The United States has the world’s largest fishing grounds (EEZ) and a fisheries management system that is the envy of the world, yet more than 90% of all seafood consumed in the U.S. comes from outside the U.S. Fisheries worldwide are collapsing, are plagued by illegal, unreported, and unregulated (IUU) practices, and are rampant with reports of human slavery. How can the seafood supply chain be so screwed up?
According to a new report, illegal fishing in the Pacific Ocean is costing more than $600 million a year and is mainly being carried out by legally licensed fishing vessels,. Human trafficking appears the norm in Thailand’s fish and shrimp industry. Last week Argentina’s Coast Guard sank a Chinese vessel for illegal fishing in their waters. Yet Americans continue to buy cheap seafood. In support of fish, fishermen, and traditional American fishing communities, we need to eat better fish.
In a bit of good news last week, the U.S. reversed policy and issued a ban on off-shore oil drilling in the Atlantic. “President Obama has taken a giant step for our oceans, for coastal economies and for mitigating climate change,” said Oceana’s Jacqueline Savitz. “This is a courageous decision that begins the shift to a new energy paradigm.”
Congress has a chance to lead toward a more comprehensive approach to fishery management when it reauthorizes the primary law that governs fishing in U.S. oceans, the Magnuson-Stevens Act. Salmon are the “poster fish” for this kind of approach because they are so closely attuned to environmental conditions.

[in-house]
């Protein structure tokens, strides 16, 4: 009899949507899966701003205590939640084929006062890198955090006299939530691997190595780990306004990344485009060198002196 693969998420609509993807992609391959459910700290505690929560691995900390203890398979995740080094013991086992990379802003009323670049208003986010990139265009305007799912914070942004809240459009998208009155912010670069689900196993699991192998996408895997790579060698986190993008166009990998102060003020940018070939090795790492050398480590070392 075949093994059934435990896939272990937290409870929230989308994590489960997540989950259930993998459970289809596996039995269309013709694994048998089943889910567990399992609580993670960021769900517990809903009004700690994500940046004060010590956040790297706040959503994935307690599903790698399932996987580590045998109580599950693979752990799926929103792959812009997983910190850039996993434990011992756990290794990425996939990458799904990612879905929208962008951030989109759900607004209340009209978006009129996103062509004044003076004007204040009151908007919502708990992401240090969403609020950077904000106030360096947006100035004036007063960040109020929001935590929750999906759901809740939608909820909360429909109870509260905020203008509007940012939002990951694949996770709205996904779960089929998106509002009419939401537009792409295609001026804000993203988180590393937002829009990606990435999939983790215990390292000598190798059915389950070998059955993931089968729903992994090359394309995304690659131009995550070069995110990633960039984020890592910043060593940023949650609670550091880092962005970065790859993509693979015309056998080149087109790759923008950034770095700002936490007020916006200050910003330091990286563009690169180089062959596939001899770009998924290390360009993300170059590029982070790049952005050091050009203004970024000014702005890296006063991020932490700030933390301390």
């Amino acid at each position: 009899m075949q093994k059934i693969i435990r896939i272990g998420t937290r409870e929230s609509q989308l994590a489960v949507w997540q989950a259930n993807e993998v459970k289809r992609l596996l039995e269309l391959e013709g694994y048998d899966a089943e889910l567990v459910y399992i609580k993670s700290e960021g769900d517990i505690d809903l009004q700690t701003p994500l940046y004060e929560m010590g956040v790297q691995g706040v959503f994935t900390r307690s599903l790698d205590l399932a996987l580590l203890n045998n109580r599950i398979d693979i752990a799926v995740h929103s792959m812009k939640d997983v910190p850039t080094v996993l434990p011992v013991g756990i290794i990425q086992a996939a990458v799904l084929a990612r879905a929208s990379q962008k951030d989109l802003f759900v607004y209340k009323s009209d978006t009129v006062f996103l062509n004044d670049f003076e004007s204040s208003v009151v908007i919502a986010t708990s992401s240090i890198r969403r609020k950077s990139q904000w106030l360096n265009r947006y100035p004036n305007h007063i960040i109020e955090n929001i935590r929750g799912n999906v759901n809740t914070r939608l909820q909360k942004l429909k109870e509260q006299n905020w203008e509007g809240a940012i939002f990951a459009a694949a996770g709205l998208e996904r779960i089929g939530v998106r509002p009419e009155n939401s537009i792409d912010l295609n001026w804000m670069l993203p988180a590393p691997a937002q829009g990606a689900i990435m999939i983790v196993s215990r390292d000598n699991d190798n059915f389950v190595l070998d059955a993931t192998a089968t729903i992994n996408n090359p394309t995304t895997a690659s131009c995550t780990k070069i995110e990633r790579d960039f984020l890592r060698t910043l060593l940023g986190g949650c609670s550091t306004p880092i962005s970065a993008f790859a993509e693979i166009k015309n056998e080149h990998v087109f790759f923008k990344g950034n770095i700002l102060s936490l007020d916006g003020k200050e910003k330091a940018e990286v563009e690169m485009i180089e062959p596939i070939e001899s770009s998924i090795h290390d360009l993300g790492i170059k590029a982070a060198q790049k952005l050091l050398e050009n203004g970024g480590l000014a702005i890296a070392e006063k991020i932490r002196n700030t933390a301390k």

West Coast fishery managers have already started to recognize that the fate of salmon depends on what’s happening in their surrounding environment. Although the proposed Pebble Mine in Bristol Bay appears to be stalled, there is real concern about new proposed mines in British Columbia that could threaten the Taku River fishery.
The Taku runs north from BC, and empties near Juneau. This pristine river is home to all five species of salmon, a very rare blessing. We are pleased to have become friends with the Peterson and Hardcastle families who have been salmon fishing the Taku River for almost thirty years. They are meticulous fishers who pressure bleed and quick chill all their fish to produce a superior product. Beginning in May we will be shipping fresh salmon weekly, overnight from Juneau, starting with Kings and continue weekly shipment all the way to Cohos in October. We are encouraging chefs to look into this incredible program to bring pristine, fresh, wild salmon into their kitchens for almost 6 months a year.
It is a sure sign of Spring as halibut season opens in Alaska, and our first fish should land this week on the Kenai. And the trend of eating invasive species is finding its way across the pond as UK’s Guardian wrote a story about our friend Bun Lai and his Miami pop-up restaurant Prey. Kudos to Bun for really turning heads with his visionary cuisine.
All the best,
from the Dimin Family and the Sea to Table team